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We rounded up this week's SDN blogs and saw bloggers discussing various ways to use Ansible for server automation, the rise of open source tools, whether SDN costs are inhibiting enterprise adoption and the different types of network automation.
Ansible for server automation
On his personal blog site, solutions architect Jason Edelman dedicates a post to using Ansible for server automation. Edelman shares "playbooks" of Ansible use case scenarios, including how to create a root account without a password and installing baseline apps. Edelman also covers using Ansible for an Open vSwitch (OVS) install as well as OVS and network configuration. Additional information on all playbooks can be found on Edelman's GitHub page.
Check out Edelman's post on various ways to use Ansible for server automation.
Open source automation and config tools on the rise
On the Gartner blog site, guest author Ronni Colville takes a look at network automation and why open source automation and configuration tools are becoming increasingly popular. These tools provide a framework for building content to automate infrastructure. With the introduction of DevOps as well, vendors' frameworks are now allowing users to 'codify' automation instead of scripting or manually using a CLI. By offering open source tools with a community of content, vendors eliminate having to create many one-time use scripts or working in CLI.
Although these tools are in the same "category," Colville explains that Chef remains the favorite among the developer community, while Puppet is more often used by system admins. With all of the "SDN noise" continuing to grow, Colville expects the use of open source tools to grow. At the end of the day, app release automation tools have to keep adding and refining their capabilities to keep up.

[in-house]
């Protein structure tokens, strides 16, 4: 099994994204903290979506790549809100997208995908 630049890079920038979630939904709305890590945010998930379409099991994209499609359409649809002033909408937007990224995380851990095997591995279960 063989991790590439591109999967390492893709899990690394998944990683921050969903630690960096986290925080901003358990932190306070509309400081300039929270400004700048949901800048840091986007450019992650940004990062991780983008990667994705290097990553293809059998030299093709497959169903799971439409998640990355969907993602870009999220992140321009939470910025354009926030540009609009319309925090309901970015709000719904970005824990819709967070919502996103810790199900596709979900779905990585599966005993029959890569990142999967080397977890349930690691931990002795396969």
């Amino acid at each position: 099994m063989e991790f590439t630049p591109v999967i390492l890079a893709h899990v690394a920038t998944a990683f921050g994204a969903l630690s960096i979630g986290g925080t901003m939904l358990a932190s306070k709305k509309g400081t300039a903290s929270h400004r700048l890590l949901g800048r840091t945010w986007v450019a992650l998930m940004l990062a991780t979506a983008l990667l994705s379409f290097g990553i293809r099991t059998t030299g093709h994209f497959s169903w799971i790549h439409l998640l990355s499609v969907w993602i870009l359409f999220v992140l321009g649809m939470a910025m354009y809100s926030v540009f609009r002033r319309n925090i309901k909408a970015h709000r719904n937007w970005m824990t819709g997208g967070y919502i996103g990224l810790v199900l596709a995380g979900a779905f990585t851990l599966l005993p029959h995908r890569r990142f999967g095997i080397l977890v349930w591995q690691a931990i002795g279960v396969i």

Take a look at Colville's post exploring open source automation and config tools.
Are SDN costs putting off adoption by enterprises?
The Business Cloud News site published a post looking at the hesitation of enterprises to adopt SDN due to rising costs and lack of skills. According to the post, research done by Juniper Networks suggests U.S. companies are split as to whether or not to adopt the new technology.
The study found that out of the 400 IT decision makers surveyed, just over half plan to adopt SDN, while the other half has no plans to implement it in any form. Improved network performance and efficiency are the main drivers for those choosing to adopt, however, implementing SDN creates challenges and barriers among companies. High initial costs, integration with existing systems, security concerns and lack of skills were listed as top inhibitors to SDN adoption.
Read what's stopping enterprises from adoption SDN in the full post on Business Cloud News.
Which type of network automation is right for you?
On the Plexxi company blog site, author Derick Winkworth breaks down the different types of network automation. There are plenty of opportunities that exist to identify and automate common tasks and segments of workflows, he writes. Once these are identified, it's critical to understand the different types of automation to see which works best. Winkworth describes automation options like encapsulation, automation versus encapsulation and a hybrid approach.
Ultimately, it's up to customers, vendors and open source communities to work together to create tools that put users' needs first. Having a network feature interoperate was one thing, but now, features need to fit into common workflows performed by engineers.
Take a look at Winkworth's full post describing the different types of network automation.